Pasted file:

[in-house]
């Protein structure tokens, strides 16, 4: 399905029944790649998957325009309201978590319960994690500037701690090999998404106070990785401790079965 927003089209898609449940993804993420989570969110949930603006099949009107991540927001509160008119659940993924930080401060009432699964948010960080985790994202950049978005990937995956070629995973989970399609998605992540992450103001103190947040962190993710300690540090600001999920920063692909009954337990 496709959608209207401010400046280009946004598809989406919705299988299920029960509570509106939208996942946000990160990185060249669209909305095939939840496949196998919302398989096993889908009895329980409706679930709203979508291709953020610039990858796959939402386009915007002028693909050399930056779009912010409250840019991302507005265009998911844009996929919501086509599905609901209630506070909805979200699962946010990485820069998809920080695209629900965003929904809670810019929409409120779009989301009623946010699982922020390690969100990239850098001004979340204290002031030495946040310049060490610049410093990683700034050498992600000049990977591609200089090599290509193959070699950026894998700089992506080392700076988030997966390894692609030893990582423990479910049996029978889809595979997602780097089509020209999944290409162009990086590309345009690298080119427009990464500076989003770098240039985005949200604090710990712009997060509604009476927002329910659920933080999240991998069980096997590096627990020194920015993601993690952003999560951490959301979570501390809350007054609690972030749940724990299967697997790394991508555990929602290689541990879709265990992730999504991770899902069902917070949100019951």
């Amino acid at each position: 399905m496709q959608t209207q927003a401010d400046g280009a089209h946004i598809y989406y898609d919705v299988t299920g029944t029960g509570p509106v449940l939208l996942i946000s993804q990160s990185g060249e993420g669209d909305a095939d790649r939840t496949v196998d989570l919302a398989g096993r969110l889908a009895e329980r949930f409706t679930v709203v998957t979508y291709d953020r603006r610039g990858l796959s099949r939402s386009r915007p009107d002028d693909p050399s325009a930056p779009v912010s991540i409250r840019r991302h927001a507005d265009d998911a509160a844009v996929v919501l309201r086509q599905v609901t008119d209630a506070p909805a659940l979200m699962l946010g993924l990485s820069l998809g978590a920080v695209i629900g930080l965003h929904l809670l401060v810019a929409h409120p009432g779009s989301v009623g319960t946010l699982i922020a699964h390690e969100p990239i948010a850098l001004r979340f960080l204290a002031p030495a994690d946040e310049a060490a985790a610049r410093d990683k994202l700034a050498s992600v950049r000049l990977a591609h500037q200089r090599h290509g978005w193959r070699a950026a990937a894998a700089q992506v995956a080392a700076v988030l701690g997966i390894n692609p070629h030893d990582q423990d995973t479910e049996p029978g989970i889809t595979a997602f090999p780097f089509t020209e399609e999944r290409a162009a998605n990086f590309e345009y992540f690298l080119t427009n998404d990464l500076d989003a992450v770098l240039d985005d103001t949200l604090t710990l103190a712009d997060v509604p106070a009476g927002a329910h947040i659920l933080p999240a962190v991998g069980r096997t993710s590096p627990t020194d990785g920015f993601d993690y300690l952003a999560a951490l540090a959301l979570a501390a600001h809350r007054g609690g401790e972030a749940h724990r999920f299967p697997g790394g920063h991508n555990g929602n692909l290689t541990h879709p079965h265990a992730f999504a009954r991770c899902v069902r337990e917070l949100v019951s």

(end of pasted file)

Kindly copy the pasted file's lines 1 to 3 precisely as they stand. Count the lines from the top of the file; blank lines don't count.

[in-house]
């Protein structure tokens, strides 16, 4: 399905029944790649998957325009309201978590319960994690500037701690090999998404106070990785401790079965 927003089209898609449940993804993420989570969110949930603006099949009107991540927001509160008119659940993924930080401060009432699964948010960080985790994202950049978005990937995956070629995973989970399609998605992540992450103001103190947040962190993710300690540090600001999920920063692909009954337990 496709959608209207401010400046280009946004598809989406919705299988299920029960509570509106939208996942946000990160990185060249669209909305095939939840496949196998919302398989096993889908009895329980409706679930709203979508291709953020610039990858796959939402386009915007002028693909050399930056779009912010409250840019991302507005265009998911844009996929919501086509599905609901209630506070909805979200699962946010990485820069998809920080695209629900965003929904809670810019929409409120779009989301009623946010699982922020390690969100990239850098001004979340204290002031030495946040310049060490610049410093990683700034050498992600000049990977591609200089090599290509193959070699950026894998700089992506080392700076988030997966390894692609030893990582423990479910049996029978889809595979997602780097089509020209999944290409162009990086590309345009690298080119427009990464500076989003770098240039985005949200604090710990712009997060509604009476927002329910659920933080999240991998069980096997590096627990020194920015993601993690952003999560951490959301979570501390809350007054609690972030749940724990299967697997790394991508555990929602290689541990879709265990992730999504991770899902069902917070949100019951």
């Amino acid at each position: 399905m496709q959608t209207q927003a401010d400046g280009a089209h946004i598809y989406y898609d919705v299988t299920g029944t029960g509570p509106v449940l939208l996942i946000s993804q990160s990185g060249e993420g669209d909305a095939d790649r939840t496949v196998d989570l919302a398989g096993r969110l889908a009895e329980r949930f409706t679930v709203v998957t979508y291709d953020r603006r610039g990858l796959s099949r939402s386009r915007p009107d002028d693909p050399s325009a930056p779009v912010s991540i409250r840019r991302h927001a507005d265009d998911a509160a844009v996929v919501l309201r086509q599905v609901t008119d209630a506070p909805a659940l979200m699962l946010g993924l990485s820069l998809g978590a920080v695209i629900g930080l965003h929904l809670l401060v810019a929409h409120p009432g779009s989301v009623g319960t946010l699982i922020a699964h390690e969100p990239i948010a850098l001004r979340f960080l204290a002031p030495a994690d946040e310049a060490a985790a610049r410093d990683k994202l700034a050498s992600v950049r000049l990977a591609h500037q200089r090599h290509g978005w193959r070699a950026a990937a894998a700089q992506v995956a080392a700076v988030l701690g997966i390894n692609p070629h030893d990582q423990d995973t479910e049996p029978g989970i889809t595979a997602f090999p780097f089509t020209e399609e999944r290409a162009a998605n990086f590309e345009y992540f690298l080119t427009n998404d990464l500076d989003a992450v770098l240039d985005d103001t949200l604090t710990l103190a712009d997060v509604p106070a009476g927002a329910h947040i659920l933080p999240a962190v991998g069980r096997t993710s590096p627990t020194d990785g920015f993601d993690y300690l952003a999560a951490l540090a959301l979570a501390a600001h809350r007054g609690g401790e972030a749940h724990r999920f299967p697997g790394g920063h991508n555990g929602n692909l290689t541990h879709p079965h265990a992730f999504a009954r991770c899902v069902r337990e917070l949100v019951s």